U.S.-trained anti-terror unit ready to go


JAKARTA, Indonesia, AP

A new U.S.-trained anti-terror squad was inaugurated on Thursday, staging a demonstration that included a mock car bomb — a device used in several bloody attacks in the world’s largest Muslim nation.

“We must fight terrorism to the roots, not just the operatives in the field but also the brains behind the networks,” Jakarta police chief Maj. Gen. Firman Gani said at the inauguration ceremony. “There is a dark group that is organizing and coordinating terrorist bombs across the country.”

Members of the anti-terror unit, called “Detachment 88,” have already conducted several arrests in Indonesia since graduating from an academy on the southern outskirts of Jakarta. The academy is funded by Washington and is staffed by Americans. It teaches hostage rescue, crime scene investigation and bomb disposal.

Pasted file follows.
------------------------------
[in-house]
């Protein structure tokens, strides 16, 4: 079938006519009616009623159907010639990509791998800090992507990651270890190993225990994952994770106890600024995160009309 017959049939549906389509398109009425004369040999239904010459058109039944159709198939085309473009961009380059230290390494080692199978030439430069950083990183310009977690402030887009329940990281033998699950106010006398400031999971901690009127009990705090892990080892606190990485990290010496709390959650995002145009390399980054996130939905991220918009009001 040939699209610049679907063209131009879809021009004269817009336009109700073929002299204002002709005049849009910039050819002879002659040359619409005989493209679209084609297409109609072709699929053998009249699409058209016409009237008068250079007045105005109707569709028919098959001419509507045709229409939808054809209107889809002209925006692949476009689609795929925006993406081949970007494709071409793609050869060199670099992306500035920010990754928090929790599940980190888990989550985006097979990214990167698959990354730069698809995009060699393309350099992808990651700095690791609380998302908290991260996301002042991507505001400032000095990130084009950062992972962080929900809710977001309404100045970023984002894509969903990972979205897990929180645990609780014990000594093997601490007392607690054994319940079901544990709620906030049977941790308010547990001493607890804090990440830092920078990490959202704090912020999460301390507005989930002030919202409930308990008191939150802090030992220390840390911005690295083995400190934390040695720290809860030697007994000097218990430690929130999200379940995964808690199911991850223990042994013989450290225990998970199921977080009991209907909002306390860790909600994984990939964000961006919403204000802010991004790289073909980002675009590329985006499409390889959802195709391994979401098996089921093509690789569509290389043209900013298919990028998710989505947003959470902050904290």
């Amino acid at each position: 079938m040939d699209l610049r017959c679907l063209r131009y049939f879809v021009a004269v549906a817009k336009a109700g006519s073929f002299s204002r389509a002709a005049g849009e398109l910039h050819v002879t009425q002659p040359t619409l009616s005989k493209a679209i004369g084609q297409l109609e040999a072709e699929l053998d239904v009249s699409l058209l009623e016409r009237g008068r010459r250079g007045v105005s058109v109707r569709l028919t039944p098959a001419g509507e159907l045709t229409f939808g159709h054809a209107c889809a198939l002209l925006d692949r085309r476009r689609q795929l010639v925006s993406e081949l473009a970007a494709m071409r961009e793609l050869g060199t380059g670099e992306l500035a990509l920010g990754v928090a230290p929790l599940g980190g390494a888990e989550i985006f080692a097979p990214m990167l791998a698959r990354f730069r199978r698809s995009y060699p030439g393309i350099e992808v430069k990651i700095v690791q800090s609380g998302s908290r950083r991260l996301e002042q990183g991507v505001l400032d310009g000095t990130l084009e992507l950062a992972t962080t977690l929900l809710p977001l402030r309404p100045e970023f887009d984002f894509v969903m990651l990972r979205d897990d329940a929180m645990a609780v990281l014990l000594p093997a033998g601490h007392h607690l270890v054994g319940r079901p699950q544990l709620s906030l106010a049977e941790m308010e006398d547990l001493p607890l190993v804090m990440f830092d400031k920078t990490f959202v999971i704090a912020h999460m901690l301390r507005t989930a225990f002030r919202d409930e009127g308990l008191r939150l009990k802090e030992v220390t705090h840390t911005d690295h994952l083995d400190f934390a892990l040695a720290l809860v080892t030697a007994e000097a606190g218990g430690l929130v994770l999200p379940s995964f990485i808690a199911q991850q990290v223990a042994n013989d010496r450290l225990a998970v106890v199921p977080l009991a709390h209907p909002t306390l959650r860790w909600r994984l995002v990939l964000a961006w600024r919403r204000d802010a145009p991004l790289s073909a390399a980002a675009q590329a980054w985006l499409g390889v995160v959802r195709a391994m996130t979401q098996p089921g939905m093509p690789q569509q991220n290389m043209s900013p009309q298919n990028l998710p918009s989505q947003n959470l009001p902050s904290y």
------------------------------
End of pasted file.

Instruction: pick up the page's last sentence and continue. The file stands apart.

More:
Thursday’s ceremony marked the inauguration of 75 officers belonging to the Jakarta unit of the force. After the speeches, a mock car bomb exploded in flames and officers put out the fire. They also disposed of a mock pipe bomb and staged a simulated hostage release.

A car bomb was used in the October 2002 attacks on the resort island of Bali that killed 202 people, mostly foreign tourists. A suicide bomber blew up a car outside the J.W. Marriott Hotel in Jakarta last year that killed 12.

Police have arrested scores of militants belonging to the al-Qaida-linked regional terror group Jemaah Islamiyah over both attacks, but warn that several key operatives are still on the loose.